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2015

What do you do when Explorer crashes?  No matter what you do, it won't respond to mouse clicks, the windows white out and all you get is the spinning circle.  Other applications are still working, it is only Windows itself that has failed.  Restarting your computer is the simple answer, but what if you've got something critical running?  The answer is to restart Windows without restarting your PC.

 

1) Save what work you can and quit what you don't need in case this trick doesn't work.

2) Invoke Task Manager by either using CTRL-ALT-DEL or right-clicking on the task bar and choosing Task Manager from the menu.

3) From the Task Manager window, click on the Processes tab and find explorer.exe (NOT iexplore.exe) in the list of processes. Highlight it and click End Process.

4) After killing the explorer.exe process, click on the Applications tab and then click on the New Task... button.

5) In the Create New Task button, type in C:\Windows\explorer.exe. Click on the browse button to make sure you're pointing to the right file. Then click Open and then OK.

 

Windows Explorer should now reload and give you control of your computer back. If it doesn't work, that means you probably cannot get around restarting your computer.

 

Even if this does regain control of your PC, reboot as soon as it is convenient as there could be underlying problems.

If you are tracking and maintaining licenses for multiple license servers and/or users, remembering which server or user has which HostID can be a challenge. The Mentor License Utility (MLU) provides a facility to create an ‘Alias’ for any given HostID.

 

Once the HostID alias has been created, any licenses that are downloaded or separated for the HostID using MLU, will be copied into a separate “By_Alias” folder, and the name of the license file will be the alias name. In addition, any time the HostID is referenced in the license file, or in any ‘install license’ dialogs, the alias name will appear in parenthesis next to the HostID.

 

For some examples of where you will see the alias name for a HostID, and to learn how to create a HostID Alias, refer to pages 69-75 in the MLU Users Manual (attached).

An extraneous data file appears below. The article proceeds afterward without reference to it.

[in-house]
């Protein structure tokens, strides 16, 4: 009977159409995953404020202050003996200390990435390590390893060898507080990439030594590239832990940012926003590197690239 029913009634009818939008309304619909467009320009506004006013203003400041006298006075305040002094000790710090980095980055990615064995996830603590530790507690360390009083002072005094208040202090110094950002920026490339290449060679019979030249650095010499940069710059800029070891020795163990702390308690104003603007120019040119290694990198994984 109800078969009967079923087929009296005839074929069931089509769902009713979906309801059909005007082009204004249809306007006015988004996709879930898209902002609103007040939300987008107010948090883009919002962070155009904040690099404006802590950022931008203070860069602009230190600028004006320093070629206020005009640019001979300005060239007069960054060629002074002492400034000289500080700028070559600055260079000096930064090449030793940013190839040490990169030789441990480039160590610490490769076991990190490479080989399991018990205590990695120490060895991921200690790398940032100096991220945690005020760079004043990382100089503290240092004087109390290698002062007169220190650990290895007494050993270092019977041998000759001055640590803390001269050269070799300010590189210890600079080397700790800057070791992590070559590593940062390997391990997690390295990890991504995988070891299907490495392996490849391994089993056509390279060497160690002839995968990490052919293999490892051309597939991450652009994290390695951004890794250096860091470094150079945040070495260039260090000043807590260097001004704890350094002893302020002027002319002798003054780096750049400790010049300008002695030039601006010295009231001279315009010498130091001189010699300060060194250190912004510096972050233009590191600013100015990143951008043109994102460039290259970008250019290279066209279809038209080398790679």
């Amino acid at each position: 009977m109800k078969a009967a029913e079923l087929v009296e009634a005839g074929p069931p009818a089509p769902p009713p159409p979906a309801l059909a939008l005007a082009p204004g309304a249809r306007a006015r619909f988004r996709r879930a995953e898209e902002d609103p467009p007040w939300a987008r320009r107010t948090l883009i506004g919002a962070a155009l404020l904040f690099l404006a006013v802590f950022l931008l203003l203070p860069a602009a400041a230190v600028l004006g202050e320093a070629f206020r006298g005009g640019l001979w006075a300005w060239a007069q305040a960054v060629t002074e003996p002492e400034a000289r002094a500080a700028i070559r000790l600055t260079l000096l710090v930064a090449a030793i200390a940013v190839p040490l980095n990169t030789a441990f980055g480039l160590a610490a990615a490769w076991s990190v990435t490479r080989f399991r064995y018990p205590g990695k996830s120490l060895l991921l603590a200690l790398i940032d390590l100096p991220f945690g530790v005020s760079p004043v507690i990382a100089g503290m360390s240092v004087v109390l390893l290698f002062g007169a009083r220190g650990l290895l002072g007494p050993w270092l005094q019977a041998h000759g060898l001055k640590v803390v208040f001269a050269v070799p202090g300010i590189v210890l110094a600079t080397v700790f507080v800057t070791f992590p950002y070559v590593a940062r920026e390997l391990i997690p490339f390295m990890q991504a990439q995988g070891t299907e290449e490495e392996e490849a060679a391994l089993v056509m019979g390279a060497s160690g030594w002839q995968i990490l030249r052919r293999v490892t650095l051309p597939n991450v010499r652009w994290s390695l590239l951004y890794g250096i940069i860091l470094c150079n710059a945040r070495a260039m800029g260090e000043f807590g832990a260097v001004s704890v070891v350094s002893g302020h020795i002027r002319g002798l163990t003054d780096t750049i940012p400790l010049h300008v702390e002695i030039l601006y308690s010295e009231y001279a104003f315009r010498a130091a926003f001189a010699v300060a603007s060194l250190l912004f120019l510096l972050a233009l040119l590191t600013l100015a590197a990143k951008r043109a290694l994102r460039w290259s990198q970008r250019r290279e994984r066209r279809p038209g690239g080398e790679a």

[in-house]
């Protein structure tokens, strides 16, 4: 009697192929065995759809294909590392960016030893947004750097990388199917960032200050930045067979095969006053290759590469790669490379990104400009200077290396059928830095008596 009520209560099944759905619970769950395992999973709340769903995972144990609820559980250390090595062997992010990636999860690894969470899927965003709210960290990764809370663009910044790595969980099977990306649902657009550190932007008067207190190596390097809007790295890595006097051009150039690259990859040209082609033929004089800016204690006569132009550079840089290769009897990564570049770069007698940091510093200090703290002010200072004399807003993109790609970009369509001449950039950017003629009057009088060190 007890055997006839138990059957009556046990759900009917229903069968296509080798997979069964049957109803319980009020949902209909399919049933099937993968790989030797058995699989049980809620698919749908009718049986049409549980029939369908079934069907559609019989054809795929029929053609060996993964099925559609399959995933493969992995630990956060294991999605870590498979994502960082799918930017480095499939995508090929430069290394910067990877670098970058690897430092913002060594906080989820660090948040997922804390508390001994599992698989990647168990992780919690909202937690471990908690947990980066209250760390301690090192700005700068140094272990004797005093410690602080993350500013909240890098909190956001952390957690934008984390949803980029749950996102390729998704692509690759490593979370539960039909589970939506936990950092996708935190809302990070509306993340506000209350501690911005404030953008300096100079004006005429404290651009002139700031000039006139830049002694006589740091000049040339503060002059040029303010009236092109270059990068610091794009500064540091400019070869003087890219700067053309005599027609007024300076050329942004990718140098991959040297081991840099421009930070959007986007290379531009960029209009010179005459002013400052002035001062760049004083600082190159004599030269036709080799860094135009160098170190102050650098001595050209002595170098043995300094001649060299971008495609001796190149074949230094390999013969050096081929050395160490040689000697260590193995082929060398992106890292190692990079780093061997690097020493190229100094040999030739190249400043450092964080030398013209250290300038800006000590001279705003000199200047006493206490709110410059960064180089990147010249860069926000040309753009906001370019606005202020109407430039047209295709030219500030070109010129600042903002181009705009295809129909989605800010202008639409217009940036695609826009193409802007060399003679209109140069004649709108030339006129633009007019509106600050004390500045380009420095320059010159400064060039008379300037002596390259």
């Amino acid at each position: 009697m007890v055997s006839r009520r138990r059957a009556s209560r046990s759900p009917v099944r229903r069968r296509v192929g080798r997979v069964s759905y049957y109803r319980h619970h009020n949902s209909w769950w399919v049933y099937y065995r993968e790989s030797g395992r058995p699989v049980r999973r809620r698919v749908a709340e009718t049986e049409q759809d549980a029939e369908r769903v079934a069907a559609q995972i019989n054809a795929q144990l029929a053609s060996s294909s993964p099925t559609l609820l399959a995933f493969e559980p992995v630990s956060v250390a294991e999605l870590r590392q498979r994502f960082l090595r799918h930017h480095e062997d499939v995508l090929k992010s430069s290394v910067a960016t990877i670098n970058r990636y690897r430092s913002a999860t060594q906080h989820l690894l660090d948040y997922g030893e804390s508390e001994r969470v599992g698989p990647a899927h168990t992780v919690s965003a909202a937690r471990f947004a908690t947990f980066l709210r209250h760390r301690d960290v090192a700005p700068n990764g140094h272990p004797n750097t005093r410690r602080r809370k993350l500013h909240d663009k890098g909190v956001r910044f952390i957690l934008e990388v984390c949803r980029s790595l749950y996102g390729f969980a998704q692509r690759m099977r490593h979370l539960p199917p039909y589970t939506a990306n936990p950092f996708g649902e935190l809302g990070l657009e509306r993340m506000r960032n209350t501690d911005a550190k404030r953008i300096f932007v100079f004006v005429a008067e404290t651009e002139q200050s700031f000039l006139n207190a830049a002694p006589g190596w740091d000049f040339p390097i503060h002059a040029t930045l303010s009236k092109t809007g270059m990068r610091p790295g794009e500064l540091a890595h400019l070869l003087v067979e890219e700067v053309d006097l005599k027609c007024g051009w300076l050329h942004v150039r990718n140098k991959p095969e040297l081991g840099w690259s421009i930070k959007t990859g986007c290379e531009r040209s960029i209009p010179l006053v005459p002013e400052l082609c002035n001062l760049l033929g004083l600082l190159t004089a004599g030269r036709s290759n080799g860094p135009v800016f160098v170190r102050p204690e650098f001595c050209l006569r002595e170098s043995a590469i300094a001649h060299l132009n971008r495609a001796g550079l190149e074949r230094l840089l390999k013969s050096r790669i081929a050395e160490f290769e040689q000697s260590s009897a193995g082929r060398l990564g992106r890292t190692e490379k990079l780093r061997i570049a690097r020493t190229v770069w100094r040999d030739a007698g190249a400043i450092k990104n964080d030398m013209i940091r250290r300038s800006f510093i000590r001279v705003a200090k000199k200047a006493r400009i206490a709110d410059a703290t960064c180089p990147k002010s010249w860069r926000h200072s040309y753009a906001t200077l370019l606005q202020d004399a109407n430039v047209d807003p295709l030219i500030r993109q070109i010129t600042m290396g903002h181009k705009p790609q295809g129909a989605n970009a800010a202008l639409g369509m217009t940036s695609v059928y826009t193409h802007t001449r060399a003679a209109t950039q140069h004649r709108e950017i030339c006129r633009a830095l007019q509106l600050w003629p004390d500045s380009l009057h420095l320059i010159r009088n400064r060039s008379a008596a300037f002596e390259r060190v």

To download a copy of the Mentor License Utility v3.0 from SupportNet, click here.

When you need to run shell commands on Windows as an Administrator, you typically must right-click the cmd.exe and choose "Run as administrator" in order to elevate the privileges in that shell. Well, it's very easy to create a shortcut for cmd that elevates automatically.

 

1. Create a shortcut to cmd.exe, perhaps on your Desktop. You might want to rename it Admin_cmd or something similar.

2. Right-click the shortcut and select Properties.

3. Select the Shortcut tab and then click Advanced...

4. Check the Run as administrator option and click OK

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5. Click OK

 

Now you can simply double-click this shortcut whenever you need elevated privileges.

Hello Community! Welcome to the first Tip of the Week for 2015.

 

I've been doing a lot of work in a DOS command window lately and I've learned a few things that have helped me be more productive. I thought I'd share some of them you. I hope you find them useful.

 

To reduce the amount of typing you have to do, there are a couple of useful function keys that are pre-defined on your DOS command shell:

 

  1. F3 -  Paste the last command you executed on the command line. Same as the up arrow, but easier to find on a laptop keyboard.
  2. F7 -  Pops a window up that has a numbered list of recently executed commands. Scroll to find what you want then press enter to execute it.
  3. F9 -  If you remember the number for the command you want (from the list when you pressed F7), you can execute it by pressing F9 and then enter the number.

 

There are other function keys defined, but these are the ones I use the most.

 

I find it easy to forget sometimes exactly what file system I'm in when I'm on a mapped drive. One trick I like to use is to modify the prompt so that when I'm on a remote file system I see the UNC path name instead of the drive letter. For example, the Z:\projects\> prompt becomes \\filesvr\mgc\projects Z:\>. Note that when I'm on a local drive, the prompt appears as simply driveletter:\path.

 

One of the best features in Windows is the Windows Explorer because it lets you see files and directories in a context of what's above them, beside them, and beneath them. In a DOS command shell, the tree command gives you that functionality. It's great for smaller directory structures as-is, but for larger ones you'll want to use it with a pipe  ( | more) or redirect the output to a file ( > filename.txt) as the scrolling capability is limited.

 

Give those a try! If you have any DOS commands you find useful, reply to this post and share them. I'm always looking for more.

 

-K